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Amaranthe’s Manifest: rippling riffs meet gleaming razzmatazz on genre-mashing new album

Power metal, pop, EDM – Amaranthe leave no genre unturned on new album Manifest

(Image: © Nuclear Blast)

Amaranthe have been in a state of perpetual motion since 2014’s experimental juncture, Massive Addictive. The Swedes have sometimes found themselves inaccurately lumped in with Europe’s symphonic fare, but other than their penchant for grandiosity, and singer Elize Ryd’s Nightwish connections (she infamously stepped in for ex-Nightwish vocalist Anette Olzon at a gig in 2012), the association is specious. Instead, Amaranthe have spent the last half a decade gradually augmenting a divisive yet vivid blend of power metal, pop and euphoric EDM with every album, eventually nailing a skyscraper-sized sound on 2018’s Helix.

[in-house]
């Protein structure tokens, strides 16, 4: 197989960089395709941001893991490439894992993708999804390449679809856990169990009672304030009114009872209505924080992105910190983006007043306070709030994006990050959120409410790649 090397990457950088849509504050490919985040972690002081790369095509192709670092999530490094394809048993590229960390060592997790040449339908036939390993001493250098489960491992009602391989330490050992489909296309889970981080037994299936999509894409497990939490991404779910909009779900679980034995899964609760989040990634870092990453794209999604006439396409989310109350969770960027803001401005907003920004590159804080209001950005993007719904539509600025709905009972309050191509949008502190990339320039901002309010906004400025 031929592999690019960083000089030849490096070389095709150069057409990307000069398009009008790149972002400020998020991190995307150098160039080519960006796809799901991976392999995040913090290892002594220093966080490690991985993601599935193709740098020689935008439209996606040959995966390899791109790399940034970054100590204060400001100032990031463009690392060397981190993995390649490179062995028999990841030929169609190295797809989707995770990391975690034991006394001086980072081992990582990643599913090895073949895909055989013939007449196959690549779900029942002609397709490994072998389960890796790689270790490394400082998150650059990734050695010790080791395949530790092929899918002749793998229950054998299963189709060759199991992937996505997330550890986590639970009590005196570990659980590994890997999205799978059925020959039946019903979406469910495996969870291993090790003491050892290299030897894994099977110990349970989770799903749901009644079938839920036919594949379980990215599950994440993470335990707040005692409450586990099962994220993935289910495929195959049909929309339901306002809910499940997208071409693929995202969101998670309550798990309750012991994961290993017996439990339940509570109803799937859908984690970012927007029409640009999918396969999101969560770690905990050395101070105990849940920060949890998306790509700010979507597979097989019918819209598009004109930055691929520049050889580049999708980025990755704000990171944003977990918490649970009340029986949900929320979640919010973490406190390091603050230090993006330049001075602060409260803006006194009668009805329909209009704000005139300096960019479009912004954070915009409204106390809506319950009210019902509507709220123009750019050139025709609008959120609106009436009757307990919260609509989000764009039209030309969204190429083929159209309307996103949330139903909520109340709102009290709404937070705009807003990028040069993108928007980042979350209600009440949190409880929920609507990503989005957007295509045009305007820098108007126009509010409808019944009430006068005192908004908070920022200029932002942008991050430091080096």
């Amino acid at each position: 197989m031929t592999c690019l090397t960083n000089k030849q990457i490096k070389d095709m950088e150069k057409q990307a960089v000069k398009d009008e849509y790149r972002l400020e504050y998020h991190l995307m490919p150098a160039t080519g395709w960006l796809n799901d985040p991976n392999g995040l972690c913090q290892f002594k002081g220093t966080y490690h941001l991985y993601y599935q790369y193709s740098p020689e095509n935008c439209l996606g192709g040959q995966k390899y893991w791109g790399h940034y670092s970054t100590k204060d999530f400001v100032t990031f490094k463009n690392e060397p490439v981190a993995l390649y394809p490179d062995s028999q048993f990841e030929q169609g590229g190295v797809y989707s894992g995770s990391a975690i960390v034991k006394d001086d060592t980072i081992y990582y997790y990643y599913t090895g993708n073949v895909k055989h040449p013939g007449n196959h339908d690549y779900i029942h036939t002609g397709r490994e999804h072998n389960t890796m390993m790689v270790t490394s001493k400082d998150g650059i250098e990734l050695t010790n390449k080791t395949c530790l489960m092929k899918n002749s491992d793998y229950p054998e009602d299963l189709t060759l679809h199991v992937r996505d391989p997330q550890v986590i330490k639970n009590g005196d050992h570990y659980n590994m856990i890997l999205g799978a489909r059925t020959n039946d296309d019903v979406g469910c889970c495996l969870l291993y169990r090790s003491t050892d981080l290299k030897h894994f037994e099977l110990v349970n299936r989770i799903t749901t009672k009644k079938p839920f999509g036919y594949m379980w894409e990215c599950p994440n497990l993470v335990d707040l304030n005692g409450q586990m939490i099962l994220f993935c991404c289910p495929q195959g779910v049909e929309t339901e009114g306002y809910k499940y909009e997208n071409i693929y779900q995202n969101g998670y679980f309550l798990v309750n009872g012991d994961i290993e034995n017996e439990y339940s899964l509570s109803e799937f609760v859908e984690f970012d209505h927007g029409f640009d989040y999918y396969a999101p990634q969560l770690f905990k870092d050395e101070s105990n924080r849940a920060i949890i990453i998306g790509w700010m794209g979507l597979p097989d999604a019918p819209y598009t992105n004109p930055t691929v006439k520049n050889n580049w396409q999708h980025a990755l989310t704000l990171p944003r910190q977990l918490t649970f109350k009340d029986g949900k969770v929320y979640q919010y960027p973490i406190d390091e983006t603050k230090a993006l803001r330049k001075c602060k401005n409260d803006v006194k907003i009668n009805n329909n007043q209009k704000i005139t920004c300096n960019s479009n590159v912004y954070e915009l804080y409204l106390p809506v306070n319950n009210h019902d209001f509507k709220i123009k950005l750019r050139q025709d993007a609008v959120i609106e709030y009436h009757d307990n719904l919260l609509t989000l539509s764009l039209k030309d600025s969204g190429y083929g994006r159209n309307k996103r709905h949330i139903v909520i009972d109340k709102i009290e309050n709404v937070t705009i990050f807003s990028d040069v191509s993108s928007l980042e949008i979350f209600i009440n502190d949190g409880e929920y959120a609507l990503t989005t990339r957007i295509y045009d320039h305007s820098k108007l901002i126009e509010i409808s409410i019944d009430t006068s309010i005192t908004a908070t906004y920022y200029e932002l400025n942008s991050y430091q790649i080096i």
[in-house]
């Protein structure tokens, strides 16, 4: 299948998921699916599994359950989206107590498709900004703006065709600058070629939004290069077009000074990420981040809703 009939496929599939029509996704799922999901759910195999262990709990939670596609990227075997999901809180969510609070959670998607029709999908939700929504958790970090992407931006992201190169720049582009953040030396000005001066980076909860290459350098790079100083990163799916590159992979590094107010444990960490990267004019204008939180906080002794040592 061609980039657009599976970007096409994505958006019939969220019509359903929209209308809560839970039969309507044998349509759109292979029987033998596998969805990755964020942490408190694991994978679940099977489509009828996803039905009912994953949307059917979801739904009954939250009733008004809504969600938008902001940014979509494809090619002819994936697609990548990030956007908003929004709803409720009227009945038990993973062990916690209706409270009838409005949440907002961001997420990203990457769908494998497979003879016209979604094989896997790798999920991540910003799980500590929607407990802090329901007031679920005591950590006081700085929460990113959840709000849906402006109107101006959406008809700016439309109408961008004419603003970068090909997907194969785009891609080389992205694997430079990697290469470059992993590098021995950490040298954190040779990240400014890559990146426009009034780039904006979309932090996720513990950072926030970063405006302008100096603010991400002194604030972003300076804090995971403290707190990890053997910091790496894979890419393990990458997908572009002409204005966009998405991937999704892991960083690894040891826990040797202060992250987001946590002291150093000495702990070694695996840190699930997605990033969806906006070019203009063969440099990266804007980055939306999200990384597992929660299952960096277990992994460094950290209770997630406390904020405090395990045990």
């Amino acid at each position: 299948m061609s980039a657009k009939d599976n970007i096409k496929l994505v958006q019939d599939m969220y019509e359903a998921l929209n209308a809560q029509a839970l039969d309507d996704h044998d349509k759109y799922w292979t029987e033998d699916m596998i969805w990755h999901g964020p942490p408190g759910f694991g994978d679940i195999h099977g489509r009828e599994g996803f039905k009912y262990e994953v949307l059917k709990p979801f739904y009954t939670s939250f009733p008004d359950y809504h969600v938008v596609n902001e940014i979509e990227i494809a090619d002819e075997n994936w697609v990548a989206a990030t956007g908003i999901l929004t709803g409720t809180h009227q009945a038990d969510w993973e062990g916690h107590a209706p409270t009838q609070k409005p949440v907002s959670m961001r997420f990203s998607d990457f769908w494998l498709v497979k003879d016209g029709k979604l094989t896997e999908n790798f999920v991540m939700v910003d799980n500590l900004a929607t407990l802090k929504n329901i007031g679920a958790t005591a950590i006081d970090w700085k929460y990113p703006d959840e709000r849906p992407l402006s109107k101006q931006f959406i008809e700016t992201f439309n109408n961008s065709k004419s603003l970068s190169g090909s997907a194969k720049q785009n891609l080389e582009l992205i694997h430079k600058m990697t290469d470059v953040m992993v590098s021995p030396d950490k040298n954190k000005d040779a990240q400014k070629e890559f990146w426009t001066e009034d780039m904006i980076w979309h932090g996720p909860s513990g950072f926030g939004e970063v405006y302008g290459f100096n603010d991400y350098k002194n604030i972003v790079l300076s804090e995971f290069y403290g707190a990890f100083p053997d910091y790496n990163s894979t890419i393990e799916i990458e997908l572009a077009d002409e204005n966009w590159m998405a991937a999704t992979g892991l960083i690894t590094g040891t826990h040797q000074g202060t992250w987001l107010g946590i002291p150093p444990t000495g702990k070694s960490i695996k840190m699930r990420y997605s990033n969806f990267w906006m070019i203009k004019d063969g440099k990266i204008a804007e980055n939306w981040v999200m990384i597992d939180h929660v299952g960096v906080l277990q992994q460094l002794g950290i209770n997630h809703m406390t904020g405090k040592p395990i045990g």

Having carved their own niche, Amaranthe seem content to bed into it for a while rather than continuing to chip away at the rockface, and Manifest picks up where Helix left off. This is about as sparkly as metal gets – the only way Adrenaline could get more Eurovision is if Graham Norton had popped up and started bellowing the chorus. Fearless, Make It Better and the crystalline Viral revolve around gigantic, cheesy hooks, sustained by a three-pronged attack from vocalists Elize, Henrik Englund Wilhelmsson and Nils Molin with plenty of metal crunch.

The band have dipped their toes into rapping before – see Helix’s jarring cut, GG6 – and someone really should have talked the band out of having another go before they recorded the abominable Boom!. The album finishes on a high, though, with Do Or Die, an excellent collab with ex-Arch Enemy singer Angela Gossow, in her first vocal appearance since 2011, that adds grit to a radiant shower of laser synths and rippling riffs.

No doubt, Amaranthe are not for everyone and this album will do nothing to hook listeners not already onboard with their gleaming razzmatazz. But for those already invested, this is the band’s strongest effort yet, relishing in a sound that they’ve honed, and now they can own.